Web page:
Magical Reality

Thousands of years ago people crossed the Pacific Ocean in small boats. Paddling vessels the size of the touring kayaks we know today, ancient humans traveled from Asia to North America. “We know they did it. We’ve found their bones,” said Jon Turk, Author of the book The Raven’s Gift. “But why?”

At the Banff Mountain Book and Film Festival writers, photographers and adventurers of all kinds ask themselves this same question. In one of many discussion sessions on exploration Turk shared one of the principle questions in his book, the story of a kayak expedition across the Pacific Rim to find the answer Why do otherwise pragmatic people leave the safety and comfort of their homes and families to venture out into the unknown and likely hostile regions of the world?

“I believe people go out on purpose to become vulnerable, to open themselves up to reality and find magic,” Turk said. “I believe they’re going into dream time.”

What could be more real than ascending a 3,000-foot granite wall without a rope? Or soaring through jagged canyons riding currents of air and the pull of gravity in a wing-suit? Or carving snowboard turns that sweep across a vast field of snow while chased by a raging avalanche. The images, the stories we see and hear at Banff tug at our spirit of adventure. We are encouraged, engaged and entertained, to coin a phrase from the artist Jeremy Collins, to explore that which makes us vulnerable to the point of a paralyzing fear. But when the risk of death is so real we cannot help but ask ourselves, why?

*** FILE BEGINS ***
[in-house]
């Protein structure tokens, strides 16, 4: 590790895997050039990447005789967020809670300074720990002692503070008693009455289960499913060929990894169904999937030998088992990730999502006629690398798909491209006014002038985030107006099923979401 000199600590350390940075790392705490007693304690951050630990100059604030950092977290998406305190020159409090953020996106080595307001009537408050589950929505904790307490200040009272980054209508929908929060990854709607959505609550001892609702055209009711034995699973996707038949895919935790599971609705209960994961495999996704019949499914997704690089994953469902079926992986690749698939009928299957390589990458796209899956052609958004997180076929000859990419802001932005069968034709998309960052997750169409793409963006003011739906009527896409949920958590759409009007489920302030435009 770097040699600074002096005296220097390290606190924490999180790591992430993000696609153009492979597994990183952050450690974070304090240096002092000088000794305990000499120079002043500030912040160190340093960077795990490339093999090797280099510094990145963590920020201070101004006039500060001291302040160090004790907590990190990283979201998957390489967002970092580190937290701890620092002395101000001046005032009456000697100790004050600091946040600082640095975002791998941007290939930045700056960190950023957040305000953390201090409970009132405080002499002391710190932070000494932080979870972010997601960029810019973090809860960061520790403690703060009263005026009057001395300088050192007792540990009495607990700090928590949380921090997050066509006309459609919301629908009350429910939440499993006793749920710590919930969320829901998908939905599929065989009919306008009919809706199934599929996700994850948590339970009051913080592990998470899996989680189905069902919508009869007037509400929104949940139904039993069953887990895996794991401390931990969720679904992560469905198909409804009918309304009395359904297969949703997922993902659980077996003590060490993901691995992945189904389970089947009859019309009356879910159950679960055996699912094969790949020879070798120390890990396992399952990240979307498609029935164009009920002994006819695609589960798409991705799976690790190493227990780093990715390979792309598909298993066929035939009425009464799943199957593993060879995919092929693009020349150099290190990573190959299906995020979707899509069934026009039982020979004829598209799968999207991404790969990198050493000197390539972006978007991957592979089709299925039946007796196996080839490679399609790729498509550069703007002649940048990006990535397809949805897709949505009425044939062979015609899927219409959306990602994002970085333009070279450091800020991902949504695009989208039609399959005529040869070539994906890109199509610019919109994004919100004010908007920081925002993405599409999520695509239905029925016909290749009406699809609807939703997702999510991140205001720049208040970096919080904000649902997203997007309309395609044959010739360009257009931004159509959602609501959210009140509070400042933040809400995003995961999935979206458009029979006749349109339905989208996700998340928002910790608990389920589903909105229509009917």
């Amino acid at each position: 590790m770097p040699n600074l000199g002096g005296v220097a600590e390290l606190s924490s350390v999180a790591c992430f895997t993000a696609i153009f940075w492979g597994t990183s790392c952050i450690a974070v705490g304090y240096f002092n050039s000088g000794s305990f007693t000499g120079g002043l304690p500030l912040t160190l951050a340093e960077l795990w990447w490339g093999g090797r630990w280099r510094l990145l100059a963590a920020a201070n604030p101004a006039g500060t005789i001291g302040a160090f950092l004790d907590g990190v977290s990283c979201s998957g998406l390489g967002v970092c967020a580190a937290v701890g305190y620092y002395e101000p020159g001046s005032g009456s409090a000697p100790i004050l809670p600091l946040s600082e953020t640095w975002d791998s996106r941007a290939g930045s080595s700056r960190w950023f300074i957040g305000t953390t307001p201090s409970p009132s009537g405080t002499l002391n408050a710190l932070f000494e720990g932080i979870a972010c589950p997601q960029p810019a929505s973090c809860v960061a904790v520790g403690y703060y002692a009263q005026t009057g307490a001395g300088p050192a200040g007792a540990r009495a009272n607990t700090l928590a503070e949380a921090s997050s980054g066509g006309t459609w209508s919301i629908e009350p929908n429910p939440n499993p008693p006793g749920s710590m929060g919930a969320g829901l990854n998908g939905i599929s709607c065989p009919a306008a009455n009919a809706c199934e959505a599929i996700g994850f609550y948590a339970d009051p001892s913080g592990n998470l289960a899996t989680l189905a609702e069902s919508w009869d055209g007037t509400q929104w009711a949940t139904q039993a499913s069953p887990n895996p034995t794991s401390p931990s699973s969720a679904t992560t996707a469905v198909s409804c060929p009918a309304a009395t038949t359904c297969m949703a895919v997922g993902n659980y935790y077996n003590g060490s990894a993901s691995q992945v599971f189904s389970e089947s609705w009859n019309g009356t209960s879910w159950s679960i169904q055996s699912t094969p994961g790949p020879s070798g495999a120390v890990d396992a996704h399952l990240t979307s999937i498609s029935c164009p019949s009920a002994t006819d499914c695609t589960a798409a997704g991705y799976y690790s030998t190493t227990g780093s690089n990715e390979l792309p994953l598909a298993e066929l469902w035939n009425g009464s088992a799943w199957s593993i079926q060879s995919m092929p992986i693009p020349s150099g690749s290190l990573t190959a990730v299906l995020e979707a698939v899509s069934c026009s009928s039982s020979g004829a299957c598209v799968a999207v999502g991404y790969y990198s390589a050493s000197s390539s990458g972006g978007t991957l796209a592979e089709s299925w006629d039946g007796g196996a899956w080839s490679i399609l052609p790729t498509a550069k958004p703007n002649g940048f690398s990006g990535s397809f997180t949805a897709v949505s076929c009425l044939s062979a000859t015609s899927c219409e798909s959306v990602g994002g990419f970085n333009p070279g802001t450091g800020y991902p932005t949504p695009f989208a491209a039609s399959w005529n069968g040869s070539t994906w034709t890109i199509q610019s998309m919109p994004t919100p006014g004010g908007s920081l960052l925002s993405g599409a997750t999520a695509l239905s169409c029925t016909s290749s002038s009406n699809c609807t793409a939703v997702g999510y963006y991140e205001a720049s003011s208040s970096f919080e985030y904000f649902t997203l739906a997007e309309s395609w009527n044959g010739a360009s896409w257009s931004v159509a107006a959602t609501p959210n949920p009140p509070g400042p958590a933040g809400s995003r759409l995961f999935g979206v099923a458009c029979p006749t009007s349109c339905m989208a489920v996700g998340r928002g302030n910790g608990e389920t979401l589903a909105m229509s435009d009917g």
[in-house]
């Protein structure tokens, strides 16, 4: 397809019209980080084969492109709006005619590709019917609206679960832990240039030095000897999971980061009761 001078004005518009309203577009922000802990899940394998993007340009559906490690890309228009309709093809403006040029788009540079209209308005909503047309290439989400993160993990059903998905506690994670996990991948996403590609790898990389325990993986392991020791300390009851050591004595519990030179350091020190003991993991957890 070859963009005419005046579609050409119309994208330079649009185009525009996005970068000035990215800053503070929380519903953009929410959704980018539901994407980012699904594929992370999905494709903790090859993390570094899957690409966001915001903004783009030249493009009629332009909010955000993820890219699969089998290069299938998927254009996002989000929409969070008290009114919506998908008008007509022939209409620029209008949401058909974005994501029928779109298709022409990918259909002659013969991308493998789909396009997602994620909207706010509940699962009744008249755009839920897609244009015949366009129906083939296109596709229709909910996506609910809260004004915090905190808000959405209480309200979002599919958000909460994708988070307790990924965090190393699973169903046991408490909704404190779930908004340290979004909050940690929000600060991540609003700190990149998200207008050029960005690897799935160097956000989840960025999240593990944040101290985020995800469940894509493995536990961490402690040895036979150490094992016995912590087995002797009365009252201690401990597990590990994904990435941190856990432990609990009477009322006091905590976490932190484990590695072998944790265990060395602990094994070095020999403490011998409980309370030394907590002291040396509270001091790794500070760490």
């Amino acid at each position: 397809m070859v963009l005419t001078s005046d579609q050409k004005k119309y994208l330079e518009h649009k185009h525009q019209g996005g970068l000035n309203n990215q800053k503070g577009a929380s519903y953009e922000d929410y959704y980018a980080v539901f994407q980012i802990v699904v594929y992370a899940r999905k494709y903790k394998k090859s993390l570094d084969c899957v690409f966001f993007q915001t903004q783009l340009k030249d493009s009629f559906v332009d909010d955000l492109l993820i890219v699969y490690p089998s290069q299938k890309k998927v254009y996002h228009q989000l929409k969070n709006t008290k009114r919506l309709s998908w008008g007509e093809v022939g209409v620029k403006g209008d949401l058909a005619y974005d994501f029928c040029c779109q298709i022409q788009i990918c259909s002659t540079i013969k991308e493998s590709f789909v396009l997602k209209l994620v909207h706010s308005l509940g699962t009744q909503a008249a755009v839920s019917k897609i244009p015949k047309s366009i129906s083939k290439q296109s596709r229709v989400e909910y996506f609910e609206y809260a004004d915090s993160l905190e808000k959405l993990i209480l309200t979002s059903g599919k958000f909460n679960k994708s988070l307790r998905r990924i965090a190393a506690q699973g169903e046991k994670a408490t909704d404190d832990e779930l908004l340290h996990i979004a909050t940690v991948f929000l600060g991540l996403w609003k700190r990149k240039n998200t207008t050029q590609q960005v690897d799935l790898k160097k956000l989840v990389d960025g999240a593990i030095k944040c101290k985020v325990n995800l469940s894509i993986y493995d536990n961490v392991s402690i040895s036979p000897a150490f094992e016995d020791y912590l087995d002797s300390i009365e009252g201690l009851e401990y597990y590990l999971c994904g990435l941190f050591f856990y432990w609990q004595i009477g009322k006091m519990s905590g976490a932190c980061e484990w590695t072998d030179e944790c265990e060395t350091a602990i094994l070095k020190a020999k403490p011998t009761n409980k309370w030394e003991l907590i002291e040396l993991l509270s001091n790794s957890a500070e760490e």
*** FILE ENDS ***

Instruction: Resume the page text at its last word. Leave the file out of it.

According to Turk and I’m inclined to agree, there’s magic in the pursuit of our dreams. We put everything we love most in the world on the line to see if only for a moment that life has more to offer. Past the safe security of home, beyond the horizon of our distant vision is something we cannot yet know. But as we purposely make ourselves vulnerable and face reality something happens. At Banff, through film, art and literature a door opens and we enter into a world of our dreams, a world of Adventure.

Coverage of the 2010 Banff Mountain Film Festival is made possible through the generous support of sponsor Patagonia.

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I’m a freelance journalist that specializes in telling stories about outdoor recreation, environmental conservation, acts of charitable giving and practices of sustainable living.